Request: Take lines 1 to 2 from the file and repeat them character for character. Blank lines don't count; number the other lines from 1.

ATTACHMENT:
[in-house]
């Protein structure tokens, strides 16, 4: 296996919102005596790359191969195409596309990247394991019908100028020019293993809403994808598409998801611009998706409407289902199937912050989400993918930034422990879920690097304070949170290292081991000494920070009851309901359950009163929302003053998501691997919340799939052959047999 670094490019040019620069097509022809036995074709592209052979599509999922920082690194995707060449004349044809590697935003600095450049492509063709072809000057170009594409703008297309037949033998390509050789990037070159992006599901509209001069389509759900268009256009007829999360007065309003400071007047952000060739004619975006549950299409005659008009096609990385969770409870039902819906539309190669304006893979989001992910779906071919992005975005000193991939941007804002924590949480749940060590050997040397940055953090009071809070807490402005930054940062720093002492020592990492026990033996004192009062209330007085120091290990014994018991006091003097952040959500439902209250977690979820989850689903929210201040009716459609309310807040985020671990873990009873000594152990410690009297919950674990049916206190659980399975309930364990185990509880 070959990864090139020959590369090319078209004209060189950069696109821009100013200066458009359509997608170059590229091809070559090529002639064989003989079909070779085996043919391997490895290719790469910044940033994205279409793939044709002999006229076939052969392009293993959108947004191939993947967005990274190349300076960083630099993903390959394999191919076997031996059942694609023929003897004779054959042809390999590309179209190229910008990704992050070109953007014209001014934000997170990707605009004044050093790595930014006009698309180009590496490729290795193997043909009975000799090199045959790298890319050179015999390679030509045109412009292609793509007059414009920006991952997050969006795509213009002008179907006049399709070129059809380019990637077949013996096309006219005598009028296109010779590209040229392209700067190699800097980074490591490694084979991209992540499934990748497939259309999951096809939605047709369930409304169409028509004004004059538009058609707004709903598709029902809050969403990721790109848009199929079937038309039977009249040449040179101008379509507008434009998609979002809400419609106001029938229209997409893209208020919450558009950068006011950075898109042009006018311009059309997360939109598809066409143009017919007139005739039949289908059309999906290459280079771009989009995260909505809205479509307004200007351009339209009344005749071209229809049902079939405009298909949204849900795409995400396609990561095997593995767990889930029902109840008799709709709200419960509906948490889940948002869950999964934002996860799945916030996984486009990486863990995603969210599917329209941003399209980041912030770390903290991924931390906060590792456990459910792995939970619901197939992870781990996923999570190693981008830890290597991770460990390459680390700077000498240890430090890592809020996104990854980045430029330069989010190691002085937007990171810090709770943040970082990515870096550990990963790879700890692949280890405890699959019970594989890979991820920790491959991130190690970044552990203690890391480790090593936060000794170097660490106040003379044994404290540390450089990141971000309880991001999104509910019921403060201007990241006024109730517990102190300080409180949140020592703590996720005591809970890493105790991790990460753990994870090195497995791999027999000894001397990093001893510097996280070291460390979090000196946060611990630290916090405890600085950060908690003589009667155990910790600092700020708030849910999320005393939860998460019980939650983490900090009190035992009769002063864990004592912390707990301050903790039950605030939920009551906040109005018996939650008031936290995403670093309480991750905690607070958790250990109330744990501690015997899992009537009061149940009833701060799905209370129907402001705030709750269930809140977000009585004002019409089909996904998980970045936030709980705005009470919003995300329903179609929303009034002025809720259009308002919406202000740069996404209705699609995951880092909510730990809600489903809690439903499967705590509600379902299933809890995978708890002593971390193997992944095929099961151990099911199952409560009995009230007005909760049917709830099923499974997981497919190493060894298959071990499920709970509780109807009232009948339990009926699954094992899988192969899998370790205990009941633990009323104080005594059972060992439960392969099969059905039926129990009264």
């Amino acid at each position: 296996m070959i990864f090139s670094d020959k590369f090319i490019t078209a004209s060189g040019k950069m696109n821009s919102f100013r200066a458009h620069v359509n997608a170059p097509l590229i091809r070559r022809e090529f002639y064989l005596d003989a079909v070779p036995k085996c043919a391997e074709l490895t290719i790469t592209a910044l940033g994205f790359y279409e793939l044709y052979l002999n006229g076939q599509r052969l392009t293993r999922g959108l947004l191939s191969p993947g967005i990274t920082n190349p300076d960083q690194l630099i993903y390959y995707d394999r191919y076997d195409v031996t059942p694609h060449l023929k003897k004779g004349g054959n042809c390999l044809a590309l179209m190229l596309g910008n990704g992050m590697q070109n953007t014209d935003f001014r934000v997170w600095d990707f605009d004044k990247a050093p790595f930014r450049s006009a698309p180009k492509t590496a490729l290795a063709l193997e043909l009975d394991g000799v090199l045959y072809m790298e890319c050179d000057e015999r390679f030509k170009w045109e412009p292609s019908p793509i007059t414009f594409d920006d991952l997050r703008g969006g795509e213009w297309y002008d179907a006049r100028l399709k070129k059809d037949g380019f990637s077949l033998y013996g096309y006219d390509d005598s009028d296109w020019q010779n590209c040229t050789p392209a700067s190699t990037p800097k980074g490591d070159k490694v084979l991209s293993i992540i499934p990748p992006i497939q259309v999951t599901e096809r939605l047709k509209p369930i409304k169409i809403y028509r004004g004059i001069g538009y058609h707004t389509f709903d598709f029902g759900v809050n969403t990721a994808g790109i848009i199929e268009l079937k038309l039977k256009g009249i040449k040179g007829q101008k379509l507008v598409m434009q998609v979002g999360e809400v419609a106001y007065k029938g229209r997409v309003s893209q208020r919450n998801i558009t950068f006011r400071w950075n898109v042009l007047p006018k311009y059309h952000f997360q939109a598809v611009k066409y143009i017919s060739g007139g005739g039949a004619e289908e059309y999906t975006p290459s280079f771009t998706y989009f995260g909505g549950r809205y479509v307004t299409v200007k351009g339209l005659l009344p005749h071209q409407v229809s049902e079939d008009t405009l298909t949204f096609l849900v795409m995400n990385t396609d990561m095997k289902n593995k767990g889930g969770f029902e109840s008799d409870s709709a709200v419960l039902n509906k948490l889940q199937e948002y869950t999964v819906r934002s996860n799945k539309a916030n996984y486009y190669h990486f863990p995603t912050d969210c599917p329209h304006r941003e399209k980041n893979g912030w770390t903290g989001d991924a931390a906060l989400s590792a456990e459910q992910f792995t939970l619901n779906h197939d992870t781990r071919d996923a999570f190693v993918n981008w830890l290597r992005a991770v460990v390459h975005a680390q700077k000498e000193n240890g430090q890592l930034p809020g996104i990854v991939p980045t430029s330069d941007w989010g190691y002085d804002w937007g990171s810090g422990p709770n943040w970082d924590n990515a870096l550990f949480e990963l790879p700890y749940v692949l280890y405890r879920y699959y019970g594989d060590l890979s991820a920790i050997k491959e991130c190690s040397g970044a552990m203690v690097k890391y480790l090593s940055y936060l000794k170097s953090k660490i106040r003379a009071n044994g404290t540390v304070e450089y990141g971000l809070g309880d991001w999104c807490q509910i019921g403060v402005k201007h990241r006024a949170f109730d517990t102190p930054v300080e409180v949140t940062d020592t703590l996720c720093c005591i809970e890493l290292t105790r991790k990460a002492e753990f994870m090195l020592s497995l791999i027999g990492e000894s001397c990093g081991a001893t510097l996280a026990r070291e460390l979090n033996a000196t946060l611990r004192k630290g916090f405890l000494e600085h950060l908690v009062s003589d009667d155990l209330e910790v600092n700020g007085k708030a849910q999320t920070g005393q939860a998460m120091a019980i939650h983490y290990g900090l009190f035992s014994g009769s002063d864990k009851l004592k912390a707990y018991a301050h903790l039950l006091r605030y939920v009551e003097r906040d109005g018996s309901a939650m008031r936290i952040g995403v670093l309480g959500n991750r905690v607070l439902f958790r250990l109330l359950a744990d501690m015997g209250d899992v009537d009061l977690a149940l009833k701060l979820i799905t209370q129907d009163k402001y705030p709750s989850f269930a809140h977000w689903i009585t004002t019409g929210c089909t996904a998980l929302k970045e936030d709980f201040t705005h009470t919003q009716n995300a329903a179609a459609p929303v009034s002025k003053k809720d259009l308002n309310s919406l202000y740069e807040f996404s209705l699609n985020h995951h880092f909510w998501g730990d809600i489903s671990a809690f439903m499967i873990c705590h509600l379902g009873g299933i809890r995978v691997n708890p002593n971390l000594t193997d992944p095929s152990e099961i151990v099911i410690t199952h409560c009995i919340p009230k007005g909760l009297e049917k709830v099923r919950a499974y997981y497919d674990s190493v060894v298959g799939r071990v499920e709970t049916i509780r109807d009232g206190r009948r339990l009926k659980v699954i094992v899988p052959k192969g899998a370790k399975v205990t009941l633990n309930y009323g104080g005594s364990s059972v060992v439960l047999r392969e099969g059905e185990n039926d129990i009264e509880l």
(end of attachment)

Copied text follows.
[in-house]
């Protein structure tokens, strides 16, 4: 296996919102005596790359191969195409596309990247394991019908100028020019293993809403994808598409998801611009998706409407289902199937912050989400993918930034422990879920690097304070949170290292081991000494920070009851309901359950009163929302003053998501691997919340799939052959047999 670094490019040019620069097509022809036995074709592209052979599509999922920082690194995707060449004349044809590697935003600095450049492509063709072809000057170009594409703008297309037949033998390509050789990037070159992006599901509209001069389509759900268009256009007829999360007065309003400071007047952000060739004619975006549950299409005659008009096609990385969770409870039902819906539309190669304006893979989001992910779906071919992005975005000193991939941007804002924590949480749940060590050997040397940055953090009071809070807490402005930054940062720093002492020592990492026990033996004192009062209330007085120091290990014994018991006091003097952040959500439902209250977690979820989850689903929210201040009716459609309310807040985020671990873990009873000594152990410690009297919950674990049916206190659980399975309930364990185990509880 070959990864090139020959590369090319078209004209060189950069696109821009100013200066458009359509997608170059590229091809070559090529002639064989003989079909070779085996043919391997490895290719790469910044940033994205279409793939044709002999006229076939052969392009293993959108947004191939993947967005990274190349300076960083630099993903390959394999191919076997031996059942694609023929003897004779054959042809390999590309179209190229910008990704992050070109953007014209001014934000997170990707605009004044050093790595930014006009698309180009590496490729290795193997043909009975000799090199045959790298890319050179015999390679030509045109412009292609793509007059414009920006991952997050969006795509213009002008179907006049399709070129059809380019990637077949013996096309006219005598009028296109010779590209040229392209700067190699800097980074490591490694084979991209992540499934990748497939259309999951096809939605047709369930409304169409028509004004004059538009058609707004709903598709029902809050969403990721790109848009199929079937038309039977009249040449040179101008379509507008434009998609979002809400419609106001029938229209997409893209208020919450558009950068006011950075898109042009006018311009059309997360939109598809066409143009017919007139005739039949289908059309999906290459280079771009989009995260909505809205479509307004200007351009339209009344005749071209229809049902079939405009298909949204849900795409995400396609990561095997593995767990889930029902109840008799709709709200419960509906948490889940948002869950999964934002996860799945916030996984486009990486863990995603969210599917329209941003399209980041912030770390903290991924931390906060590792456990459910792995939970619901197939992870781990996923999570190693981008830890290597991770460990390459680390700077000498240890430090890592809020996104990854980045430029330069989010190691002085937007990171810090709770943040970082990515870096550990990963790879700890692949280890405890699959019970594989890979991820920790491959991130190690970044552990203690890391480790090593936060000794170097660490106040003379044994404290540390450089990141971000309880991001999104509910019921403060201007990241006024109730517990102190300080409180949140020592703590996720005591809970890493105790991790990460753990994870090195497995791999027999000894001397990093001893510097996280070291460390979090000196946060611990630290916090405890600085950060908690003589009667155990910790600092700020708030849910999320005393939860998460019980939650983490900090009190035992009769002063864990004592912390707990301050903790039950605030939920009551906040109005018996939650008031936290995403670093309480991750905690607070958790250990109330744990501690015997899992009537009061149940009833701060799905209370129907402001705030709750269930809140977000009585004002019409089909996904998980970045936030709980705005009470919003995300329903179609929303009034002025809720259009308002919406202000740069996404209705699609995951880092909510730990809600489903809690439903499967705590509600379902299933809890995978708890002593971390193997992944095929099961151990099911199952409560009995009230007005909760049917709830099923499974997981497919190493060894298959071990499920709970509780109807009232009948339990009926699954094992899988192969899998370790205990009941633990009323104080005594059972060992439960392969099969059905039926129990009264």